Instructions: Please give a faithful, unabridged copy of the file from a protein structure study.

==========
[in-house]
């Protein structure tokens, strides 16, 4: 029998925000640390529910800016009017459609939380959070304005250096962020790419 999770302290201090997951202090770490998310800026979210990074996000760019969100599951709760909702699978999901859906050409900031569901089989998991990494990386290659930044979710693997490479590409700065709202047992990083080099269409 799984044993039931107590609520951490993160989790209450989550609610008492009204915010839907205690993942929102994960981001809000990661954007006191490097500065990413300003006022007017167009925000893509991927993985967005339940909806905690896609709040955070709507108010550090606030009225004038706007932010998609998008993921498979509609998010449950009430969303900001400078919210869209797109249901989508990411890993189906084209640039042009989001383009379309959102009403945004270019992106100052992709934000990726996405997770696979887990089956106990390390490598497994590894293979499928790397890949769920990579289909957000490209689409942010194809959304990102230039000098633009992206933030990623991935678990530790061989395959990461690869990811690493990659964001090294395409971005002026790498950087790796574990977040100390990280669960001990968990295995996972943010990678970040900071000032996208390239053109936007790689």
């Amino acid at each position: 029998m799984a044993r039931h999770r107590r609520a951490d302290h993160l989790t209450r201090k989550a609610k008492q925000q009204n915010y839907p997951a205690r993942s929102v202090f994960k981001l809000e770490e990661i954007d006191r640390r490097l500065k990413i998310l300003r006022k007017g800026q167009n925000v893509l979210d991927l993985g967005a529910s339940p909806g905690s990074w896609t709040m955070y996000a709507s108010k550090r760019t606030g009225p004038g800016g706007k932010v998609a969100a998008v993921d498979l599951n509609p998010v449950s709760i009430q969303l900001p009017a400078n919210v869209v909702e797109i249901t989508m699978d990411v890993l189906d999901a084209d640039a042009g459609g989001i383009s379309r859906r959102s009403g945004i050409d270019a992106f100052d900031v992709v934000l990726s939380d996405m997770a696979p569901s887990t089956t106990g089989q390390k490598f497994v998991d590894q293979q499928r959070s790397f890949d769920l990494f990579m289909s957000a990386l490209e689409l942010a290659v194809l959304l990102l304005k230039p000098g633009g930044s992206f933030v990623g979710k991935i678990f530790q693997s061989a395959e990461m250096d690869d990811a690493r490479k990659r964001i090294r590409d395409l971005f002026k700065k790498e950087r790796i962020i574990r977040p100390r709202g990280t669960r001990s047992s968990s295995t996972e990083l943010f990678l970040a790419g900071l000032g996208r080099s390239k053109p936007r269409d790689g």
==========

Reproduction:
[in-house]
């Protein structure tokens, strides 16, 4: 029998925000640390529910800016009017459609939380959070304005250096962020790419 999770302290201090997951202090770490998310800026979210990074996000760019969100599951709760909702699978999901859906050409900031569901089989998991990494990386290659930044979710693997490479590409700065709202047992990083080099269409 799984044993039931107590609520951490993160989790209450989550609610008492009204915010839907205690993942929102994960981001809000990661954007006191490097500065990413300003006022007017167009925000893509991927993985967005339940909806905690896609709040955070709507108010550090606030009225004038706007932010998609998008993921498979509609998010449950009430969303900001400078919210869209797109249901989508990411890993189906084209640039042009989001383009379309959102009403945004270019992106100052992709934000990726996405997770696979887990089956106990390390490598497994590894293979499928790397890949769920990579289909957000490209689409942010194809959304990102230039000098633009992206933030990623991935678990530790061989395959990461690869990811690493990659964001090294395409971005002026790498950087790796574990977040100390990280669960001990968990295995996972943010990678970040900071000032996208390239053109936007790689």
């Amino acid at each position: 029998m799984a044993r039931h999770r107590r609520a951490d302290h993160l989790t209450r201090k989550a609610k008492q925000q009204n915010y839907p997951a205690r993942s929102v202090f994960k981001l809000e770490e990661i954007d006191r640390r490097l500065k990413i998310l300003r006022k007017g800026q167009n925000v893509l979210d991927l993985g967005a529910s339940p909806g905690s990074w896609t709040m955070y996000a709507s108010k550090r760019t606030g009225p004038g800016g706007k932010v998609a969100a998008v993921d498979l599951n509609p998010v449950s709760i009430q969303l900001p009017a400078n919210v869209v909702e797109i249901t989508m699978d990411v890993l189906d999901a084209d640039a042009g459609g989001i383009s379309r859906r959102s009403g945004i050409d270019a992106f100052d900031v992709v934000l990726s939380d996405m997770a696979p569901s887990t089956t106990g089989q390390k490598f497994v998991d590894q293979q499928r959070s790397f890949d769920l990494f990579m289909s957000a990386l490209e689409l942010a290659v194809l959304l990102l304005k230039p000098g633009g930044s992206f933030v990623g979710k991935i678990f530790q693997s061989a395959e990461m250096d690869d990811a690493r490479k990659r964001i090294r590409d395409l971005f002026k700065k790498e950087r790796i962020i574990r977040p100390r709202g990280t669960r001990s047992s968990s295995t996972e990083l943010f990678l970040a790419g900071l000032g996208r080099s390239k053109p936007r269409d790689g």